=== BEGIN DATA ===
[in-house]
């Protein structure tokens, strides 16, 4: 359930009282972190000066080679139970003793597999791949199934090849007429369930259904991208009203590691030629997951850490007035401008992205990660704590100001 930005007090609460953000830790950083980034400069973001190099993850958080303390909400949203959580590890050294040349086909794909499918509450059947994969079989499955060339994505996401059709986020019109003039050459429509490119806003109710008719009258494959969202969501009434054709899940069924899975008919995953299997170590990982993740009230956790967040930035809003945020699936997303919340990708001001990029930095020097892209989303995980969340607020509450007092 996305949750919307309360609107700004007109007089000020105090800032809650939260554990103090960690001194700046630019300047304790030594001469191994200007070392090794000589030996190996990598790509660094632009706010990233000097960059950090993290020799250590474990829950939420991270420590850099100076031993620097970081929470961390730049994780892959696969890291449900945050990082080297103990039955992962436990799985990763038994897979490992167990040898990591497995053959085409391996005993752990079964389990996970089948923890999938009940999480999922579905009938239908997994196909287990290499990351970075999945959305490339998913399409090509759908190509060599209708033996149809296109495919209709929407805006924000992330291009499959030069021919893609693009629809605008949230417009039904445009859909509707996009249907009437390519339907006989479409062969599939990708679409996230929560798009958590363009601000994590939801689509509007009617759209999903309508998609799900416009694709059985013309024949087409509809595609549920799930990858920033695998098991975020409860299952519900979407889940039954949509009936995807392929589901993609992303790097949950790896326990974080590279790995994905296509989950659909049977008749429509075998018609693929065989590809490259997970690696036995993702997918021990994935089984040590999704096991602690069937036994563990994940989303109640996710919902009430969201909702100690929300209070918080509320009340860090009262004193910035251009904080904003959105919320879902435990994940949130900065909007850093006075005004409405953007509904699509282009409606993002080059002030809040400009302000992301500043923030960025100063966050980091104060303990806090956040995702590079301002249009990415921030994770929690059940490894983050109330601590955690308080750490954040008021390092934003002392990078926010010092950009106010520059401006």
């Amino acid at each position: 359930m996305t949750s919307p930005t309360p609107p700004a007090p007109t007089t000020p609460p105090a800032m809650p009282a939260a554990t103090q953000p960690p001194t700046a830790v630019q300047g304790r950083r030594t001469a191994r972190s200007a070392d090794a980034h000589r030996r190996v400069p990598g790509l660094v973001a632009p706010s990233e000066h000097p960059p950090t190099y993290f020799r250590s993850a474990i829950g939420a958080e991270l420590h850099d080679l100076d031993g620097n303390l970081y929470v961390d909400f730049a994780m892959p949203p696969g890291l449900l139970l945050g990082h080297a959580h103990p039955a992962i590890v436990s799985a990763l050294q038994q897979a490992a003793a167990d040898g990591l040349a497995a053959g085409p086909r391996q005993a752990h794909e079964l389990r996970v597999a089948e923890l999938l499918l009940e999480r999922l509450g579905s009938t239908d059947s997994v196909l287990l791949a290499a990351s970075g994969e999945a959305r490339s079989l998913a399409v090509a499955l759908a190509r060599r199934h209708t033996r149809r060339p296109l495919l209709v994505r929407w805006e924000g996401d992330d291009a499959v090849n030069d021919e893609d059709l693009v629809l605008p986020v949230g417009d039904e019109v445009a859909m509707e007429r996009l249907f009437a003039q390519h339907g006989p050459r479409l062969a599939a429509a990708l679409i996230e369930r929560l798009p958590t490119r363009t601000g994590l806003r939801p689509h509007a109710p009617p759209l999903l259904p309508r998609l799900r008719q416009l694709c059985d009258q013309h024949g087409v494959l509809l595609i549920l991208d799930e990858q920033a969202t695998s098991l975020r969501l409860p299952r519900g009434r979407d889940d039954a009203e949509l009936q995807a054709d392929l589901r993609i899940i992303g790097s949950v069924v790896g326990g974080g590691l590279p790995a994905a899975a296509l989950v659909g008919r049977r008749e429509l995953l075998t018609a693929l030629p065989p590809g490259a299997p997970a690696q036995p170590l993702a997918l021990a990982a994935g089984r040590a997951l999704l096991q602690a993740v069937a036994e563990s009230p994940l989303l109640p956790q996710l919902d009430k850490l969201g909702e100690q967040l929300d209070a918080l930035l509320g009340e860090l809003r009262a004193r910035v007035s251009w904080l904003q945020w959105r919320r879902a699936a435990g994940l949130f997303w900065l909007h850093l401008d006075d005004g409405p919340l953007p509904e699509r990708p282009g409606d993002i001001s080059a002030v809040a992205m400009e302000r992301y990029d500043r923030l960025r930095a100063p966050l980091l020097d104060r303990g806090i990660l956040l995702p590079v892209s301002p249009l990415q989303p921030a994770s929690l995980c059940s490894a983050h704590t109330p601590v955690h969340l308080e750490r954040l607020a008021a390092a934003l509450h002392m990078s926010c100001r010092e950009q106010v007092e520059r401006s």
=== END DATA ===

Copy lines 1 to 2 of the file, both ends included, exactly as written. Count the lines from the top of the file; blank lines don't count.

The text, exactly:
[in-house]
């Protein structure tokens, strides 16, 4: 359930009282972190000066080679139970003793597999791949199934090849007429369930259904991208009203590691030629997951850490007035401008992205990660704590100001 930005007090609460953000830790950083980034400069973001190099993850958080303390909400949203959580590890050294040349086909794909499918509450059947994969079989499955060339994505996401059709986020019109003039050459429509490119806003109710008719009258494959969202969501009434054709899940069924899975008919995953299997170590990982993740009230956790967040930035809003945020699936997303919340990708001001990029930095020097892209989303995980969340607020509450007092 996305949750919307309360609107700004007109007089000020105090800032809650939260554990103090960690001194700046630019300047304790030594001469191994200007070392090794000589030996190996990598790509660094632009706010990233000097960059950090993290020799250590474990829950939420991270420590850099100076031993620097970081929470961390730049994780892959696969890291449900945050990082080297103990039955992962436990799985990763038994897979490992167990040898990591497995053959085409391996005993752990079964389990996970089948923890999938009940999480999922579905009938239908997994196909287990290499990351970075999945959305490339998913399409090509759908190509060599209708033996149809296109495919209709929407805006924000992330291009499959030069021919893609693009629809605008949230417009039904445009859909509707996009249907009437390519339907006989479409062969599939990708679409996230929560798009958590363009601000994590939801689509509007009617759209999903309508998609799900416009694709059985013309024949087409509809595609549920799930990858920033695998098991975020409860299952519900979407889940039954949509009936995807392929589901993609992303790097949950790896326990974080590279790995994905296509989950659909049977008749429509075998018609693929065989590809490259997970690696036995993702997918021990994935089984040590999704096991602690069937036994563990994940989303109640996710919902009430969201909702100690929300209070918080509320009340860090009262004193910035251009904080904003959105919320879902435990994940949130900065909007850093006075005004409405953007509904699509282009409606993002080059002030809040400009302000992301500043923030960025100063966050980091104060303990806090956040995702590079301002249009990415921030994770929690059940490894983050109330601590955690308080750490954040008021390092934003002392990078926010010092950009106010520059401006």